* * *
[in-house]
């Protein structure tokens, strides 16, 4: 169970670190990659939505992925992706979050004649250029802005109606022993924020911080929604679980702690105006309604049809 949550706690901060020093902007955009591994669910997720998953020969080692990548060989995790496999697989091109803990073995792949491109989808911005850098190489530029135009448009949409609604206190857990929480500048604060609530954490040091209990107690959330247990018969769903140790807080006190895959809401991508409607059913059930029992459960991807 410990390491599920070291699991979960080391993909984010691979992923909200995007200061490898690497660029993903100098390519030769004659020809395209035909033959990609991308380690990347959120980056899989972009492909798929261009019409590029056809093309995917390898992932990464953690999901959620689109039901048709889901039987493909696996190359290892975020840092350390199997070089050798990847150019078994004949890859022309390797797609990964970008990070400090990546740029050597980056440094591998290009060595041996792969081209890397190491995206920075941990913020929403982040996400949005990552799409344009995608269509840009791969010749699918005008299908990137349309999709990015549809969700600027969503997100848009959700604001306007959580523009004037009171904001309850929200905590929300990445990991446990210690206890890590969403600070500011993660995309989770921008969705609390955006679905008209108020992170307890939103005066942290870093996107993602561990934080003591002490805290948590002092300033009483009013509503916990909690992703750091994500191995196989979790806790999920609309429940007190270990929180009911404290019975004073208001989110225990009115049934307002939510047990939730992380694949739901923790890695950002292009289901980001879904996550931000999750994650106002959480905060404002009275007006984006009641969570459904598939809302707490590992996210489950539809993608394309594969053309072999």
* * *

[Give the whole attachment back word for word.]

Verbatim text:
[in-house]
């Protein structure tokens, strides 16, 4: 169970670190990659939505992925992706979050004649250029802005109606022993924020911080929604679980702690105006309604049809 949550706690901060020093902007955009591994669910997720998953020969080692990548060989995790496999697989091109803990073995792949491109989808911005850098190489530029135009448009949409609604206190857990929480500048604060609530954490040091209990107690959330247990018969769903140790807080006190895959809401991508409607059913059930029992459960991807 410990390491599920070291699991979960080391993909984010691979992923909200995007200061490898690497660029993903100098390519030769004659020809395209035909033959990609991308380690990347959120980056899989972009492909798929261009019409590029056809093309995917390898992932990464953690999901959620689109039901048709889901039987493909696996190359290892975020840092350390199997070089050798990847150019078994004949890859022309390797797609990964970008990070400090990546740029050597980056440094591998290009060595041996792969081209890397190491995206920075941990913020929403982040996400949005990552799409344009995608269509840009791969010749699918005008299908990137349309999709990015549809969700600027969503997100848009959700604001306007959580523009004037009171904001309850929200905590929300990445990991446990210690206890890590969403600070500011993660995309989770921008969705609390955006679905008209108020992170307890939103005066942290870093996107993602561990934080003591002490805290948590002092300033009483009013509503916990909690992703750091994500191995196989979790806790999920609309429940007190270990929180009911404290019975004073208001989110225990009115049934307002939510047990939730992380694949739901923790890695950002292009289901980001879904996550931000999750994650106002959480905060404002009275007006984006009641969570459904598939809302707490590992996210489950539809993608394309594969053309072999």